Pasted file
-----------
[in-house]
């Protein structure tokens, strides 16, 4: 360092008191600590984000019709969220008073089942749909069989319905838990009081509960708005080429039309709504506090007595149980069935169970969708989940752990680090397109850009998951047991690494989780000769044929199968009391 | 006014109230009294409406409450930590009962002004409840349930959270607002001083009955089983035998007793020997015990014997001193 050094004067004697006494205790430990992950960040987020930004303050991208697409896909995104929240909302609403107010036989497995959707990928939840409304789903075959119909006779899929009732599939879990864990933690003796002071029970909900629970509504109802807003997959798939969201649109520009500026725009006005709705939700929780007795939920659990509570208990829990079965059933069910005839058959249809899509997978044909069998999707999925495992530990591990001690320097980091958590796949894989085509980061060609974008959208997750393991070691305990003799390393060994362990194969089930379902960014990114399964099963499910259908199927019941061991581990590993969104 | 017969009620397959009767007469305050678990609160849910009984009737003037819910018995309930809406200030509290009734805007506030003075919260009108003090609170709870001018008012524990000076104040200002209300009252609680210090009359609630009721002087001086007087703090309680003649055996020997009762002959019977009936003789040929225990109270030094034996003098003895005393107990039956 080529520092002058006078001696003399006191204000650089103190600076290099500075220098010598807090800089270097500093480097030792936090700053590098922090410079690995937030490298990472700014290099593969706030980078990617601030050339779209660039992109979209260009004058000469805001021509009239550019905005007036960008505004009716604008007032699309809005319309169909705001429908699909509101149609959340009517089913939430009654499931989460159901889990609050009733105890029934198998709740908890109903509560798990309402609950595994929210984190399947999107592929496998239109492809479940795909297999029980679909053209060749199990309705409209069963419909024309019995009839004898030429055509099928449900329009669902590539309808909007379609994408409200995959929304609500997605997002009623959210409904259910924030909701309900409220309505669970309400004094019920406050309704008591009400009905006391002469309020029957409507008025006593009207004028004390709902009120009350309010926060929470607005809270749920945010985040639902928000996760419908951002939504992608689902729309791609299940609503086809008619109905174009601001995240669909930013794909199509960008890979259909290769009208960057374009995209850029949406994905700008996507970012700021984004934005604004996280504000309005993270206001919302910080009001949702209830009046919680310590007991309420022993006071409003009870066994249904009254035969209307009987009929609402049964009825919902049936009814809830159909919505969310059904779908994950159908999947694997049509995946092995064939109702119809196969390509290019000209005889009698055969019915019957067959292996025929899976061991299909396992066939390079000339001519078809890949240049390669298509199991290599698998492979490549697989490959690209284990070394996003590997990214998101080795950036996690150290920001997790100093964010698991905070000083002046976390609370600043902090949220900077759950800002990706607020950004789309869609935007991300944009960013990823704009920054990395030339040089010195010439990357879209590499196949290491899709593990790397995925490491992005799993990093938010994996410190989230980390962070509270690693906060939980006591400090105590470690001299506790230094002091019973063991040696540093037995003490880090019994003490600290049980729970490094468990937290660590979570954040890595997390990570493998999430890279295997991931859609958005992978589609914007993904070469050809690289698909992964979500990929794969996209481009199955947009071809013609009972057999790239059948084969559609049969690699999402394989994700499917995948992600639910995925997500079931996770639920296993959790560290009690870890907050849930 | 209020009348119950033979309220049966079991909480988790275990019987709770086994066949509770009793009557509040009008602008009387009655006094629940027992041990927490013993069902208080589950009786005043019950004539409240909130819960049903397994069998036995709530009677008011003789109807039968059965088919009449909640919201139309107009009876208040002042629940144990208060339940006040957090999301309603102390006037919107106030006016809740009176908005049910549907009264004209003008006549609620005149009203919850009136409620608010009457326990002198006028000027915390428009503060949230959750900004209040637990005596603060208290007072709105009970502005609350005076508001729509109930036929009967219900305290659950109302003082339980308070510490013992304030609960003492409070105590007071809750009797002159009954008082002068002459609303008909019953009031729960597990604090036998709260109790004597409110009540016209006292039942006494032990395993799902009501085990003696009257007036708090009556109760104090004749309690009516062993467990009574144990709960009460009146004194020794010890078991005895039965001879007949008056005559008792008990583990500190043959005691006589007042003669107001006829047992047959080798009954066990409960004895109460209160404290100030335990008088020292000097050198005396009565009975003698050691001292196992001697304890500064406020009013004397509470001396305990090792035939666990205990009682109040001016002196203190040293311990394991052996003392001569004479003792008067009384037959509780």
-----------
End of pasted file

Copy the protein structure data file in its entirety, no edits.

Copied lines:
[in-house]
């Protein structure tokens, strides 16, 4: 360092008191600590984000019709969220008073089942749909069989319905838990009081509960708005080429039309709504506090007595149980069935169970969708989940752990680090397109850009998951047991690494989780000769044929199968009391 | 006014109230009294409406409450930590009962002004409840349930959270607002001083009955089983035998007793020997015990014997001193 050094004067004697006494205790430990992950960040987020930004303050991208697409896909995104929240909302609403107010036989497995959707990928939840409304789903075959119909006779899929009732599939879990864990933690003796002071029970909900629970509504109802807003997959798939969201649109520009500026725009006005709705939700929780007795939920659990509570208990829990079965059933069910005839058959249809899509997978044909069998999707999925495992530990591990001690320097980091958590796949894989085509980061060609974008959208997750393991070691305990003799390393060994362990194969089930379902960014990114399964099963499910259908199927019941061991581990590993969104 | 017969009620397959009767007469305050678990609160849910009984009737003037819910018995309930809406200030509290009734805007506030003075919260009108003090609170709870001018008012524990000076104040200002209300009252609680210090009359609630009721002087001086007087703090309680003649055996020997009762002959019977009936003789040929225990109270030094034996003098003895005393107990039956 080529520092002058006078001696003399006191204000650089103190600076290099500075220098010598807090800089270097500093480097030792936090700053590098922090410079690995937030490298990472700014290099593969706030980078990617601030050339779209660039992109979209260009004058000469805001021509009239550019905005007036960008505004009716604008007032699309809005319309169909705001429908699909509101149609959340009517089913939430009654499931989460159901889990609050009733105890029934198998709740908890109903509560798990309402609950595994929210984190399947999107592929496998239109492809479940795909297999029980679909053209060749199990309705409209069963419909024309019995009839004898030429055509099928449900329009669902590539309808909007379609994408409200995959929304609500997605997002009623959210409904259910924030909701309900409220309505669970309400004094019920406050309704008591009400009905006391002469309020029957409507008025006593009207004028004390709902009120009350309010926060929470607005809270749920945010985040639902928000996760419908951002939504992608689902729309791609299940609503086809008619109905174009601001995240669909930013794909199509960008890979259909290769009208960057374009995209850029949406994905700008996507970012700021984004934005604004996280504000309005993270206001919302910080009001949702209830009046919680310590007991309420022993006071409003009870066994249904009254035969209307009987009929609402049964009825919902049936009814809830159909919505969310059904779908994950159908999947694997049509995946092995064939109702119809196969390509290019000209005889009698055969019915019957067959292996025929899976061991299909396992066939390079000339001519078809890949240049390669298509199991290599698998492979490549697989490959690209284990070394996003590997990214998101080795950036996690150290920001997790100093964010698991905070000083002046976390609370600043902090949220900077759950800002990706607020950004789309869609935007991300944009960013990823704009920054990395030339040089010195010439990357879209590499196949290491899709593990790397995925490491992005799993990093938010994996410190989230980390962070509270690693906060939980006591400090105590470690001299506790230094002091019973063991040696540093037995003490880090019994003490600290049980729970490094468990937290660590979570954040890595997390990570493998999430890279295997991931859609958005992978589609914007993904070469050809690289698909992964979500990929794969996209481009199955947009071809013609009972057999790239059948084969559609049969690699999402394989994700499917995948992600639910995925997500079931996770639920296993959790560290009690870890907050849930 | 209020009348119950033979309220049966079991909480988790275990019987709770086994066949509770009793009557509040009008602008009387009655006094629940027992041990927490013993069902208080589950009786005043019950004539409240909130819960049903397994069998036995709530009677008011003789109807039968059965088919009449909640919201139309107009009876208040002042629940144990208060339940006040957090999301309603102390006037919107106030006016809740009176908005049910549907009264004209003008006549609620005149009203919850009136409620608010009457326990002198006028000027915390428009503060949230959750900004209040637990005596603060208290007072709105009970502005609350005076508001729509109930036929009967219900305290659950109302003082339980308070510490013992304030609960003492409070105590007071809750009797002159009954008082002068002459609303008909019953009031729960597990604090036998709260109790004597409110009540016209006292039942006494032990395993799902009501085990003696009257007036708090009556109760104090004749309690009516062993467990009574144990709960009460009146004194020794010890078991005895039965001879007949008056005559008792008990583990500190043959005691006589007042003669107001006829047992047959080798009954066990409960004895109460209160404290100030335990008088020292000097050198005396009565009975003698050691001292196992001697304890500064406020009013004397509470001396305990090792035939666990205990009682109040001016002196203190040293311990394991052996003392001569004479003792008067009384037959509780």